“Where you are, and whatever you do, be in love.” -Rumi
In fairy tales, the only power stronger than evil is true love. I believe that love is our greatest survival instinct; more powerful than war or climate change, racism, or greed. When true love is guiding our choices and behaviors, we can become ferocious and caring simultaneously. We can see paths forward that in any other frame of mind are hidden from us. But it can hurt. Coming from a place of love ignites our empathy and the pain of the world can be overwhelming.
What does this have to do with money? In our culture, we have been taught to separate love from money, or use money as a stand-in when love is lacking. We have been taught to make financial decisions from a pretense of intellect, acting as if our emotions are not actually running the show. Love cuts through other emotions. It gives us an immovable center where choices are clearer, and self-discipline becomes easier or even unnecessary.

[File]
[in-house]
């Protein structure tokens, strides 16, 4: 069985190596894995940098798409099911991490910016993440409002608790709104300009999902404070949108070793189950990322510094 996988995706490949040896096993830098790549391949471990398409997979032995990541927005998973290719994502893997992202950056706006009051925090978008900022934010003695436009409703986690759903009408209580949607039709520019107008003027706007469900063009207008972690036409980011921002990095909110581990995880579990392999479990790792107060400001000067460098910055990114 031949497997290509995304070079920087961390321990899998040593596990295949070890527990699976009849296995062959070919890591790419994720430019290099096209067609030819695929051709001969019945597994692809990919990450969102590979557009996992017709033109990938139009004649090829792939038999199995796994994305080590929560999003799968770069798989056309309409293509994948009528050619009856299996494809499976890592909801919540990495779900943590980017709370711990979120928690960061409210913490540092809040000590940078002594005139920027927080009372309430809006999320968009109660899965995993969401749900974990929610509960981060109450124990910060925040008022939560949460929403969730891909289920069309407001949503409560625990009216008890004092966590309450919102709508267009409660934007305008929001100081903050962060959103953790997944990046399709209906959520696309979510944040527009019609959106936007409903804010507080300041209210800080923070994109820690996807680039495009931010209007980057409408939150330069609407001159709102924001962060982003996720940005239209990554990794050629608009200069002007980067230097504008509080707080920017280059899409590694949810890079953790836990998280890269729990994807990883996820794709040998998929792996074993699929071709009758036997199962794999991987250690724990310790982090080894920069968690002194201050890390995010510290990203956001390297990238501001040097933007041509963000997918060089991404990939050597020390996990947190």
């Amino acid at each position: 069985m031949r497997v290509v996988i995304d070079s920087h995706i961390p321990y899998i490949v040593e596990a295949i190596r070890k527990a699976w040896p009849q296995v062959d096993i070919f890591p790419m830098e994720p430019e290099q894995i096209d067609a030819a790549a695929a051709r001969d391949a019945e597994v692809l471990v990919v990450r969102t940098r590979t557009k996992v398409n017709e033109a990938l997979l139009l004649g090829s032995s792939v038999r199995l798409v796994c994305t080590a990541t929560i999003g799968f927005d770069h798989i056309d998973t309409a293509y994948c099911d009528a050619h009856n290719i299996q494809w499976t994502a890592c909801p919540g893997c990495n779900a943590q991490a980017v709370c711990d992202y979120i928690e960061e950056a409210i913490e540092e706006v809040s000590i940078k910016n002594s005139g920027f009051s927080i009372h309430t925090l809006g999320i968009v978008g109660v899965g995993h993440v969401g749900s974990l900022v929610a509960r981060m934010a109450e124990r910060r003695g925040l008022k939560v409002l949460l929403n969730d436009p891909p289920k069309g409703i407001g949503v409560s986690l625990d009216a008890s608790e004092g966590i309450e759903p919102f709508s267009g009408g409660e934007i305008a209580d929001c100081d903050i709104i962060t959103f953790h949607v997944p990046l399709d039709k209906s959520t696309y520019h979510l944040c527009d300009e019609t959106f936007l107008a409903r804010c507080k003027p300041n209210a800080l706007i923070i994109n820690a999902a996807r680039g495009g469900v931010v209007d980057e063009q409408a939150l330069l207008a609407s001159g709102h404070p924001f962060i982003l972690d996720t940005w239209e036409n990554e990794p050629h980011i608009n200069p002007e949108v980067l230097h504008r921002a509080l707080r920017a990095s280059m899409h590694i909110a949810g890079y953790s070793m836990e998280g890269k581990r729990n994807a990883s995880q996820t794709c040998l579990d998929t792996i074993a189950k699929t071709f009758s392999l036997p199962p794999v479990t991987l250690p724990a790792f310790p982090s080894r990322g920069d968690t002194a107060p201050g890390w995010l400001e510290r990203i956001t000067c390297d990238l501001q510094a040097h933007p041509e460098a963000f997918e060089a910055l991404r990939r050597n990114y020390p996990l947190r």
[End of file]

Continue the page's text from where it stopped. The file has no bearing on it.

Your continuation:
What would you do differently in your life if love guided your financial choices? I have had clients redesign their lives when such deep alignment began to happen. For some, this meant downsizing their wealthy lifestyles so they could give more time and money to what they love in the world; human justice, the beautiful planet, happy children, or moving artwork. For many, it meant stretching a little to have a house large enough for all the children and grandchildren to visit at the holidays. It might be the trade-off to work a bit later in life in order to get the most out of travel now. It could mean leaving a successful job to care for aging parents.
I encourage my clients to interact with the love that animates their activism on a regular basis. If your passion is ending hunger, perhaps gardening and gifting your produce would help your heart focus on the love of feeding people. Or if climate change is what moves you, getting out in nature and loving the beauty that is still with us may help you stay actively engaged without losing the connection that nurtures you.
Heartbreak is the risk of centering ourselves in love. But the other option is heartlessness, and that is no way to manage money, no way to interact with others, and no way to live.